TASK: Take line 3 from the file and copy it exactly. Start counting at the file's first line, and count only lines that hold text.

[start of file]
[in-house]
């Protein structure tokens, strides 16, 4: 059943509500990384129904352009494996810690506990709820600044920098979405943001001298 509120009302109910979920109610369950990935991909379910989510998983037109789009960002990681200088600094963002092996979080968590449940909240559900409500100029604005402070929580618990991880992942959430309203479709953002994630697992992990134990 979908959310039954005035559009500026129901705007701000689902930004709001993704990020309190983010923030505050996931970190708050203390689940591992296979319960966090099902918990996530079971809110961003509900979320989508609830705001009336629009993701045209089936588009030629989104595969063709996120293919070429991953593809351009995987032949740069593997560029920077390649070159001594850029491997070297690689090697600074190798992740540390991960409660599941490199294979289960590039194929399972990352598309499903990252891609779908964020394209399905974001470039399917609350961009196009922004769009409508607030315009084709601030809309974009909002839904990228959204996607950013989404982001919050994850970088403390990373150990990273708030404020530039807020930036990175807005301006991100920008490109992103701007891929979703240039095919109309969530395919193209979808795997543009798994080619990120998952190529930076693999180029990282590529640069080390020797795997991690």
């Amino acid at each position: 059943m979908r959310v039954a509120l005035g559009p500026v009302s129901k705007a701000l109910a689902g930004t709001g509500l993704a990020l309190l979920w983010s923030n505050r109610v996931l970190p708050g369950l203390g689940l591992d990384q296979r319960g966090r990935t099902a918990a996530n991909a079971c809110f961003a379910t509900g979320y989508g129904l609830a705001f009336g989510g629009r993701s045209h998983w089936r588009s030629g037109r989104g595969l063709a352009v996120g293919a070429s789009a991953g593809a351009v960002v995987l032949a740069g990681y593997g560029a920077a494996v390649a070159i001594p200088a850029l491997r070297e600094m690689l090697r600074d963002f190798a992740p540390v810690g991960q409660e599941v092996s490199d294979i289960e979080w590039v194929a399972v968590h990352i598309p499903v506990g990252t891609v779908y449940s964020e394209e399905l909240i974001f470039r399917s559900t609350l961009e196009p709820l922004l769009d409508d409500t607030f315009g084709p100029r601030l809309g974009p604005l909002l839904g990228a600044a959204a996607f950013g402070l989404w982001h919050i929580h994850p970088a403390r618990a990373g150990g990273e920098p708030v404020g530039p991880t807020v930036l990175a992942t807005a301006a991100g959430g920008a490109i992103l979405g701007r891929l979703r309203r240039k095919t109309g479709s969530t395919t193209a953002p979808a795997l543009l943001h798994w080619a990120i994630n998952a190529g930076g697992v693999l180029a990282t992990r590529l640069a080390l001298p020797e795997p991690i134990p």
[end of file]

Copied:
């Amino acid at each position: 059943m979908r959310v039954a509120l005035g559009p500026v009302s129901k705007a701000l109910a689902g930004t709001g509500l993704a990020l309190l979920w983010s923030n505050r109610v996931l970190p708050g369950l203390g689940l591992d990384q296979r319960g966090r990935t099902a918990a996530n991909a079971c809110f961003a379910t509900g979320y989508g129904l609830a705001f009336g989510g629009r993701s045209h998983w089936r588009s030629g037109r989104g595969l063709a352009v996120g293919a070429s789009a991953g593809a351009v960002v995987l032949a740069g990681y593997g560029a920077a494996v390649a070159i001594p200088a850029l491997r070297e600094m690689l090697r600074d963002f190798a992740p540390v810690g991960q409660e599941v092996s490199d294979i289960e979080w590039v194929a399972v968590h990352i598309p499903v506990g990252t891609v779908y449940s964020e394209e399905l909240i974001f470039r399917s559900t609350l961009e196009p709820l922004l769009d409508d409500t607030f315009g084709p100029r601030l809309g974009p604005l909002l839904g990228a600044a959204a996607f950013g402070l989404w982001h919050i929580h994850p970088a403390r618990a990373g150990g990273e920098p708030v404020g530039p991880t807020v930036l990175a992942t807005a301006a991100g959430g920008a490109i992103l979405g701007r891929l979703r309203r240039k095919t109309g479709s969530t395919t193209a953002p979808a795997l543009l943001h798994w080619a990120i994630n998952a190529g930076g697992v693999l180029a990282t992990r590529l640069a080390l001298p020797e795997p991690i134990p």